A Note on Rudolf Bahro
In 1977, East German dissident Rudolph Bahro was arrested and accused of publishing “state secrets” in a book entitled The Alternative in Eastern Europe in which he used a Marxist critique buoyed by the principles of Rosa Luxembourg to scrutinize the socialist system of his time. After more than two years in prison, he was released to West Germany where his profound preoccupation with the ecology crisis led him to become immersed in the green movement, and he eventually became a leading figure in the Green Party. Bahro’s association was, however, marred by conflicts in which his constant insistence on fundamental precepts of freedom, peace and ecological balance made him an irritating thorn in the side of the Party’s more compromising elements. He resigned from the Greens in June 1985, pointing out that through parliamentary and electoral politics, the group had sold out to the system, and that an inherent error had been made in deciding to become a political party in the first place.
Bahro is a tireless original thinker who refuses to be claimed by any political faction or party. His essays delineate the evolution of his ideas; according to Bahro, they “document an attitude, an orientation towards problems, rather than a definitive conclusion.” He sees the situation in Eastern Europe as part of a wider whole, and he clearly and openly points to the intrinsically destructive nature of the industrial capitalist system (and here he includes the Soviet Union and the countries of Eastern Europe) as the root cause of environmental devastation and social oppression. He calls for radical concrete action, along with a spiritual awakening in his search for a way out of the death maze of industrial capitalism.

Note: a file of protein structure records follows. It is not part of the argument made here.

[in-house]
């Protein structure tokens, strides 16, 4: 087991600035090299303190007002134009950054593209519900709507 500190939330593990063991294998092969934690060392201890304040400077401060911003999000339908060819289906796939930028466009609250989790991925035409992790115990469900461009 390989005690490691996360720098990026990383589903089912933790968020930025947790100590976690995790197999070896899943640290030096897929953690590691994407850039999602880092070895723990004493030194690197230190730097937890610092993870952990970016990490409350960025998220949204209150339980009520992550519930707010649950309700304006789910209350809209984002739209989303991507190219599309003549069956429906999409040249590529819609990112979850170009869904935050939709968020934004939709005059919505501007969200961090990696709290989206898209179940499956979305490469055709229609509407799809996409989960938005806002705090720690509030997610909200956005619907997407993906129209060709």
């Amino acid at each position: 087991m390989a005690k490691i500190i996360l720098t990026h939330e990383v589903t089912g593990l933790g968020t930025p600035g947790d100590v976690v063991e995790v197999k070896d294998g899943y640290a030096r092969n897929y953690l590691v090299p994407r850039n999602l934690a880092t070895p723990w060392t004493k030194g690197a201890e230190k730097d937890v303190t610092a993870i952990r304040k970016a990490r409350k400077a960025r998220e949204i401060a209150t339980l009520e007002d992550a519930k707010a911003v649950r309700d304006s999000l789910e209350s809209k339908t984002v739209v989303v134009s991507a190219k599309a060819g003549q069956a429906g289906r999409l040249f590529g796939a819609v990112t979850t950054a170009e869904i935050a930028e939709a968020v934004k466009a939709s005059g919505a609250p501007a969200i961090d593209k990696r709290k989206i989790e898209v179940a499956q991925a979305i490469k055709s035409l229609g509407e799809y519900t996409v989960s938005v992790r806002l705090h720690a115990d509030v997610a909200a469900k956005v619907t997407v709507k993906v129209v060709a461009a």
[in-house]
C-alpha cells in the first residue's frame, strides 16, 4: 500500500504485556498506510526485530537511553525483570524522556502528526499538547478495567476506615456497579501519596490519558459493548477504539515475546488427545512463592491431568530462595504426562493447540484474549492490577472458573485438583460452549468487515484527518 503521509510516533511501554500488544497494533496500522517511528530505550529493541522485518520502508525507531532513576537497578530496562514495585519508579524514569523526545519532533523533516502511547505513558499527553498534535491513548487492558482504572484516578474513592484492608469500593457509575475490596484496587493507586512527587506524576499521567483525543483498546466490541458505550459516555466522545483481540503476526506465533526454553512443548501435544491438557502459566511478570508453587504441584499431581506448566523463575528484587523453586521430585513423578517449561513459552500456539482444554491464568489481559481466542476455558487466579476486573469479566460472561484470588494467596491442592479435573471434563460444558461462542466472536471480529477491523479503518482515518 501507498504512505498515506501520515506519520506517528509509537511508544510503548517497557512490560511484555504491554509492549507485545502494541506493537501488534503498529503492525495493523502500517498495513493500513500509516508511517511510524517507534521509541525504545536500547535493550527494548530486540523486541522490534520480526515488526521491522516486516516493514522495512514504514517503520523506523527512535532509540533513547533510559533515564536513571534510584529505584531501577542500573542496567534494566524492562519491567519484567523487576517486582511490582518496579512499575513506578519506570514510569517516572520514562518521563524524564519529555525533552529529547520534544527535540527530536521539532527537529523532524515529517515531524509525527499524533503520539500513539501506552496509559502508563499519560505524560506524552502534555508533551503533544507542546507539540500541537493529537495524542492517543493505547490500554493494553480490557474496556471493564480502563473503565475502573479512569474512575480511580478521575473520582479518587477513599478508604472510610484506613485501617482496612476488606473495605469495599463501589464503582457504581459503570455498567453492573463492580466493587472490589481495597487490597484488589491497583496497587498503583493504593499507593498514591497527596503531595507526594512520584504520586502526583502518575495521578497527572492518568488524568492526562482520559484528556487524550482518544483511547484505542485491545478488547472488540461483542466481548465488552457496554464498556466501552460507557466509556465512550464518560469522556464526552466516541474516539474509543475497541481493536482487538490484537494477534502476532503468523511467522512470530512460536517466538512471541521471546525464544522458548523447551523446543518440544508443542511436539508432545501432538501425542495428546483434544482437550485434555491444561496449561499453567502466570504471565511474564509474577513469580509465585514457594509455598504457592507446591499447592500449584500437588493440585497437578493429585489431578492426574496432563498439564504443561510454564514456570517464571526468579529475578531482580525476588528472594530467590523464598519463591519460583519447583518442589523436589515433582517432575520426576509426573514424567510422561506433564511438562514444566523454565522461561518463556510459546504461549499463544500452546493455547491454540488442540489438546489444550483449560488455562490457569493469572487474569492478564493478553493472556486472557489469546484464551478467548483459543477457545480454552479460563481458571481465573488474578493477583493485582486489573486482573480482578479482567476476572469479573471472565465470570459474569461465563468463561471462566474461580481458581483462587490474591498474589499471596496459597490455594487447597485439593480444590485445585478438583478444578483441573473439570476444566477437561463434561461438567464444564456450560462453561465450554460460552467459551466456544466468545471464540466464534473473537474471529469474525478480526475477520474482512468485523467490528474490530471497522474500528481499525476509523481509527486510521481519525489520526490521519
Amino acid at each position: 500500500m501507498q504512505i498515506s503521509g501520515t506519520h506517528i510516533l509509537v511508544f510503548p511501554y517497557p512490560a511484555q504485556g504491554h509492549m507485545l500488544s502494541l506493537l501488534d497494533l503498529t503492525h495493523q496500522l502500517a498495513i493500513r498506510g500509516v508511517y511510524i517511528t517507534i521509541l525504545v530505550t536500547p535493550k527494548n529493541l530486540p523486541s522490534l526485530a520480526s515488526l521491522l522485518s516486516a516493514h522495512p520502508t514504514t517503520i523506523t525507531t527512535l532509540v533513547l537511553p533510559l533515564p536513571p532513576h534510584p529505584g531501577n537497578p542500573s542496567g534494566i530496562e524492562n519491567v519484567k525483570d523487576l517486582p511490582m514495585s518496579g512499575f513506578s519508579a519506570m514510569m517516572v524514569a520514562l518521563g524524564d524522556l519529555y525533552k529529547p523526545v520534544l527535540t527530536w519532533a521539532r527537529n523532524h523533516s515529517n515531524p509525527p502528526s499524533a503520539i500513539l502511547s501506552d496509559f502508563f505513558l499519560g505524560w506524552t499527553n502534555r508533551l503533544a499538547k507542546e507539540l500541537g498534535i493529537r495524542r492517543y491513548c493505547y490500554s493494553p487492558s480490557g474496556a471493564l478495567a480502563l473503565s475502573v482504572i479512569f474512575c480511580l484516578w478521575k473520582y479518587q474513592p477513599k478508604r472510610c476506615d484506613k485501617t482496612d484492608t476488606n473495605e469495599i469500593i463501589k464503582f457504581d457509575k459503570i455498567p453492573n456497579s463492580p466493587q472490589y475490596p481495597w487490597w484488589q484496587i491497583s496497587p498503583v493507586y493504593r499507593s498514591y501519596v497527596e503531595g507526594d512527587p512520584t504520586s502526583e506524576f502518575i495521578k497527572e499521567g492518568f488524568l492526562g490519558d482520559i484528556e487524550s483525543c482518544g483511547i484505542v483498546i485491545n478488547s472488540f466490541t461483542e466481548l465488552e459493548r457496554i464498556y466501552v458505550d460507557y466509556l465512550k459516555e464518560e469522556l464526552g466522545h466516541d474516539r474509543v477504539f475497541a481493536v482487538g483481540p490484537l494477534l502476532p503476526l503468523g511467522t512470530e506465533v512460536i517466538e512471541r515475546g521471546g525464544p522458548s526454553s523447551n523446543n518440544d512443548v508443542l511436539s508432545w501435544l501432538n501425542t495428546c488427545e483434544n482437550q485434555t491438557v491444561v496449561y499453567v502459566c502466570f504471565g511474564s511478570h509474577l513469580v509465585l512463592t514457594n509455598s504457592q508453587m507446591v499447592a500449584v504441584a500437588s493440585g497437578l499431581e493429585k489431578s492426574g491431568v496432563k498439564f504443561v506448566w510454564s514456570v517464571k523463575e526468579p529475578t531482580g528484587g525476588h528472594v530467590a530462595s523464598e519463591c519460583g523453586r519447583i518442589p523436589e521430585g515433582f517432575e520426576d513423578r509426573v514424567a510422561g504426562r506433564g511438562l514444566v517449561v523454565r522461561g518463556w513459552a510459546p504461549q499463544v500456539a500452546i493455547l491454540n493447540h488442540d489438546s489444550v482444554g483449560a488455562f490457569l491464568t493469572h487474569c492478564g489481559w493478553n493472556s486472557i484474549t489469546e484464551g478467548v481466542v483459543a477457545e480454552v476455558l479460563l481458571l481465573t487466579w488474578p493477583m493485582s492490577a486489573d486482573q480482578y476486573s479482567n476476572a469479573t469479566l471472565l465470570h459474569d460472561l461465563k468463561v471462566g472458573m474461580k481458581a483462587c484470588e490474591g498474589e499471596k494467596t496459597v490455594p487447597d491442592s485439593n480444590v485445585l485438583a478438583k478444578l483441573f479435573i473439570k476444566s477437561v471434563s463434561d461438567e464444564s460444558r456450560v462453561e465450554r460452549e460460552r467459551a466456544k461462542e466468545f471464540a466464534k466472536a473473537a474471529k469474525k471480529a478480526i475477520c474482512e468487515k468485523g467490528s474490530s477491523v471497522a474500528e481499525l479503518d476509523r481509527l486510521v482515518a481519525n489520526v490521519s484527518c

The following excerpts, significantly edited, are a substantive overview of his ideas and provocations. When Bahro speaks of a growing green movement, a spirit of rejection of capitalist society motivated by “free energies” and truly alternative projects, he is speaking about many of us who, in our daily lives and through our own communities, work to stop the encroaching machine and expose its false promise.
This selection is excerpted from Bahro’s Socialism and Survival, 1982, Heretic Books, PO Box 247, London N15 6RW, England.
For many people, the exterminist and self-destructive tendency that seems to have taken hold of our social body presents itself in so fundamental and necessary a way that the evidence for it is as great as was the evidence for the compelling myths of archaic times. Even though the outlines of the goal are quite unclear, nothing needs to be demonstrated or proved.